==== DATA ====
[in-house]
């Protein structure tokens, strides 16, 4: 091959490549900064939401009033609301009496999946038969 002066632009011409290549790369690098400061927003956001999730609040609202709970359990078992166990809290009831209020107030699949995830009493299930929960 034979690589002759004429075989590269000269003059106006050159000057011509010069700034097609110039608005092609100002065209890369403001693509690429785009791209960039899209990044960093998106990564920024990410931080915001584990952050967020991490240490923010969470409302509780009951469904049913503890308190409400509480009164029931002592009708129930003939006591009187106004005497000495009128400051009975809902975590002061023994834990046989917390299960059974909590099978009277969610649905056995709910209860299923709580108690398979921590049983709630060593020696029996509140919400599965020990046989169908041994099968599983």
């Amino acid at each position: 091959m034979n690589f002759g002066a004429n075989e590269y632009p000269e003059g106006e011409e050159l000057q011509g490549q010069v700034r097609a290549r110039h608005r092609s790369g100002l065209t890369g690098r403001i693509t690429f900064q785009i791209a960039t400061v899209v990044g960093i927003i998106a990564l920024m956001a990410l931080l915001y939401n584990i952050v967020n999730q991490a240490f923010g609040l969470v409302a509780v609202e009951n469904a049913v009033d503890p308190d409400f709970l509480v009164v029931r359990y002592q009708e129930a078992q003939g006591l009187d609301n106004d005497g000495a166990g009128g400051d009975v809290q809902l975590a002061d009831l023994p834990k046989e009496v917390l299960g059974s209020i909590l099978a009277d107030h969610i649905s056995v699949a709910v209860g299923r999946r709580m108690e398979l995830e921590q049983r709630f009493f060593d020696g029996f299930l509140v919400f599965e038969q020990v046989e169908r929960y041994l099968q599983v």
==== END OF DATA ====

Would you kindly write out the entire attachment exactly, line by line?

[in-house]
């Protein structure tokens, strides 16, 4: 091959490549900064939401009033609301009496999946038969 002066632009011409290549790369690098400061927003956001999730609040609202709970359990078992166990809290009831209020107030699949995830009493299930929960 034979690589002759004429075989590269000269003059106006050159000057011509010069700034097609110039608005092609100002065209890369403001693509690429785009791209960039899209990044960093998106990564920024990410931080915001584990952050967020991490240490923010969470409302509780009951469904049913503890308190409400509480009164029931002592009708129930003939006591009187106004005497000495009128400051009975809902975590002061023994834990046989917390299960059974909590099978009277969610649905056995709910209860299923709580108690398979921590049983709630060593020696029996509140919400599965020990046989169908041994099968599983």
């Amino acid at each position: 091959m034979n690589f002759g002066a004429n075989e590269y632009p000269e003059g106006e011409e050159l000057q011509g490549q010069v700034r097609a290549r110039h608005r092609s790369g100002l065209t890369g690098r403001i693509t690429f900064q785009i791209a960039t400061v899209v990044g960093i927003i998106a990564l920024m956001a990410l931080l915001y939401n584990i952050v967020n999730q991490a240490f923010g609040l969470v409302a509780v609202e009951n469904a049913v009033d503890p308190d409400f709970l509480v009164v029931r359990y002592q009708e129930a078992q003939g006591l009187d609301n106004d005497g000495a166990g009128g400051d009975v809290q809902l975590a002061d009831l023994p834990k046989e009496v917390l299960g059974s209020i909590l099978a009277d107030h969610i649905s056995v699949a709910v209860g299923r999946r709580m108690e398979l995830e921590q049983r709630f009493f060593d020696g029996f299930l509140v919400f599965e038969q020990v046989e169908r929960y041994l099968q599983v």